New Publication! Aroused Argumentation: How the News Exacerbates Motivated Reasoning


Ming Boyer published his article on the role of aroused affective states for motivated reasoning in The International Jouranl of Press Politics! Congratulations!

You can find the full article, published open access, here

"There is increasing evidence that citizens consume the news because it arouses them. However, to explain the motivated processing of news messages, research usually focuses on negative discrete emotions or the valence dimension of affect. This means that the role of arousal is largely overlooked. In this experiment, conducted in 2019 in Austria, I exposed 191 citizens to a televised news item about immigration—varying the level of threat, while taking physiological measures of negative valence and arousal, followed by self-reported indicators of motivated reasoning. The results indicate that combining the valence and arousal dimensions of affect is the preferred way to understand citizens' reactions to political news. While negative affect predicted motivated reasoning, these effects were much more pronounced for those who experienced high arousal at the same time. Not only does this illuminate some of the black box behind motivated reasoning, the consequences for journalism are profound: the way that journalists cover the news might unwittingly drive citizens apart."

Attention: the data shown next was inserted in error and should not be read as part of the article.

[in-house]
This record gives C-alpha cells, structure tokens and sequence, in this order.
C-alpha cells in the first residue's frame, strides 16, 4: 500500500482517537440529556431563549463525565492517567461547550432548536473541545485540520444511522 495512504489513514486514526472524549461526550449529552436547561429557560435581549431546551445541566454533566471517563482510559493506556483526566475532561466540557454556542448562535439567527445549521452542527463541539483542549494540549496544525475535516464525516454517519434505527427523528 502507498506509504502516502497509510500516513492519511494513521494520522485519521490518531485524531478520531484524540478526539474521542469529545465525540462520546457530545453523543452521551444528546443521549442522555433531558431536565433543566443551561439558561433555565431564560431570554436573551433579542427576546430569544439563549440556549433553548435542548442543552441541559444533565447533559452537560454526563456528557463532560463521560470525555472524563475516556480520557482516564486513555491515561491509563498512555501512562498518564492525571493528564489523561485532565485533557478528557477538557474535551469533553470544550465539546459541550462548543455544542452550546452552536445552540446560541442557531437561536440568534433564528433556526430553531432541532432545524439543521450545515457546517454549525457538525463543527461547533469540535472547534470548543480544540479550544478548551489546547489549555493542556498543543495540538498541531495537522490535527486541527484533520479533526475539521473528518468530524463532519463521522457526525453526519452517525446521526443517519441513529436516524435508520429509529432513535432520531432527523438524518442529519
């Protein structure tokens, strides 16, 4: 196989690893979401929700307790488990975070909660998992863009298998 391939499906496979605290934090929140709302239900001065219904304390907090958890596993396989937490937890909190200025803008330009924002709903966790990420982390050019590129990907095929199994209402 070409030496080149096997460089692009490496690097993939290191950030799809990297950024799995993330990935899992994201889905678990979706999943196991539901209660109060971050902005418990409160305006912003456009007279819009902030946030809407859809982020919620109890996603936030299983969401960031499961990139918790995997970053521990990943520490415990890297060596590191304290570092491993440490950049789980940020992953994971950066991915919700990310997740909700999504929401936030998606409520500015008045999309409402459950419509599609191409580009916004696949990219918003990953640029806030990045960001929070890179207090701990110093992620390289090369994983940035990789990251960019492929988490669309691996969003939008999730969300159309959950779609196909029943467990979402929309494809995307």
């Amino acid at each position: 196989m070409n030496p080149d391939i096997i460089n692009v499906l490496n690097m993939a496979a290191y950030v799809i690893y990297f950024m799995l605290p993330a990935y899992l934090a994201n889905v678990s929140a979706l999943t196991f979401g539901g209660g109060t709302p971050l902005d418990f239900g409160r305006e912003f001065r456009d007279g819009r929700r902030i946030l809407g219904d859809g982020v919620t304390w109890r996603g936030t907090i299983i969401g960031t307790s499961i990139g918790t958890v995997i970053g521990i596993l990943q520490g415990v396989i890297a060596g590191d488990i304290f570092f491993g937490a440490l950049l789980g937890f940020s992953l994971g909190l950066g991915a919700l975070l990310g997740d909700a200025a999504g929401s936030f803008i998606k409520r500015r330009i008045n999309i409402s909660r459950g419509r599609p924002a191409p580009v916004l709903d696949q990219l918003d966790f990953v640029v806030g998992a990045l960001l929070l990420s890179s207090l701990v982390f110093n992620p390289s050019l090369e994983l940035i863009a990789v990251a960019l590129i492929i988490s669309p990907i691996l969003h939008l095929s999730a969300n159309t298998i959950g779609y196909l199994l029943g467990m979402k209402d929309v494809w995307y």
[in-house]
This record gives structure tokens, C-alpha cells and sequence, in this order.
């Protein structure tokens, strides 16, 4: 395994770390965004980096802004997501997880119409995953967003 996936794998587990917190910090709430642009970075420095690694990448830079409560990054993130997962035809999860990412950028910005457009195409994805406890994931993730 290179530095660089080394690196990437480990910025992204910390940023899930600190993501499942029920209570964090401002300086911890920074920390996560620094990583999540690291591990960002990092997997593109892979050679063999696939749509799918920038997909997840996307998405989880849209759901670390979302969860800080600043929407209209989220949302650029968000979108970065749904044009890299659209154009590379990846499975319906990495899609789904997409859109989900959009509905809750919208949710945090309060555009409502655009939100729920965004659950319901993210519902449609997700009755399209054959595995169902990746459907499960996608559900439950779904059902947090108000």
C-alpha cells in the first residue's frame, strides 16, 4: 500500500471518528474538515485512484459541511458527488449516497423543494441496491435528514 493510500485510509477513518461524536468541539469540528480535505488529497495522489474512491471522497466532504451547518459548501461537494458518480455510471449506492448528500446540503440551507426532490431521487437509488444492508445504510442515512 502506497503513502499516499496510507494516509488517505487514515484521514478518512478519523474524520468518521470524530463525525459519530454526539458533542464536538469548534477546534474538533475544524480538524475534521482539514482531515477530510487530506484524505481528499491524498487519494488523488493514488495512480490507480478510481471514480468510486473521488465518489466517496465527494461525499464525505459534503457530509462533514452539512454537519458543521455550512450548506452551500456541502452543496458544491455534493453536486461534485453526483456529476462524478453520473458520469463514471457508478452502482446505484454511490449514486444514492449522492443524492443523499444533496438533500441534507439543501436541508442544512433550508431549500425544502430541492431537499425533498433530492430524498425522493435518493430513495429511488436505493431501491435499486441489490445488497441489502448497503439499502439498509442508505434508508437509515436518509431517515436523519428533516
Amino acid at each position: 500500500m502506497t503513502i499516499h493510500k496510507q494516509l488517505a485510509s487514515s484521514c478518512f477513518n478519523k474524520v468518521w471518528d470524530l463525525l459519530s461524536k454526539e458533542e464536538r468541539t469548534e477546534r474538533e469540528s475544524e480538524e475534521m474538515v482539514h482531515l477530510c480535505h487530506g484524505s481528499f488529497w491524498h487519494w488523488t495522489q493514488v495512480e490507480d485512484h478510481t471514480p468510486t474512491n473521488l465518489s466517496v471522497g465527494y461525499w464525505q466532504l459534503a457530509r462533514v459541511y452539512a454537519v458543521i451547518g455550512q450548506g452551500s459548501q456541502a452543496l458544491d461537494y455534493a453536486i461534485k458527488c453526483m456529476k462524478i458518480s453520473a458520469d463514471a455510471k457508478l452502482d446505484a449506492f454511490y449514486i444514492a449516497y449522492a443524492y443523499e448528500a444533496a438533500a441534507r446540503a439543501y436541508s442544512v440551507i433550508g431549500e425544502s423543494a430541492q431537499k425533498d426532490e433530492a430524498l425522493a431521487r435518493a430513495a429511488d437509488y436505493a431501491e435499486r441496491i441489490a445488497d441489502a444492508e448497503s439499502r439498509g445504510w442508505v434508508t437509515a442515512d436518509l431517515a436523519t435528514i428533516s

Boyer M.M. (2021). Aroused Argumentation: How the News Exacerbates Motivated Reasoning. The International Journal of Press/Politics. (Online first). doi:10.1177/19401612211010577

(c) Figure 3, Boyer (2021)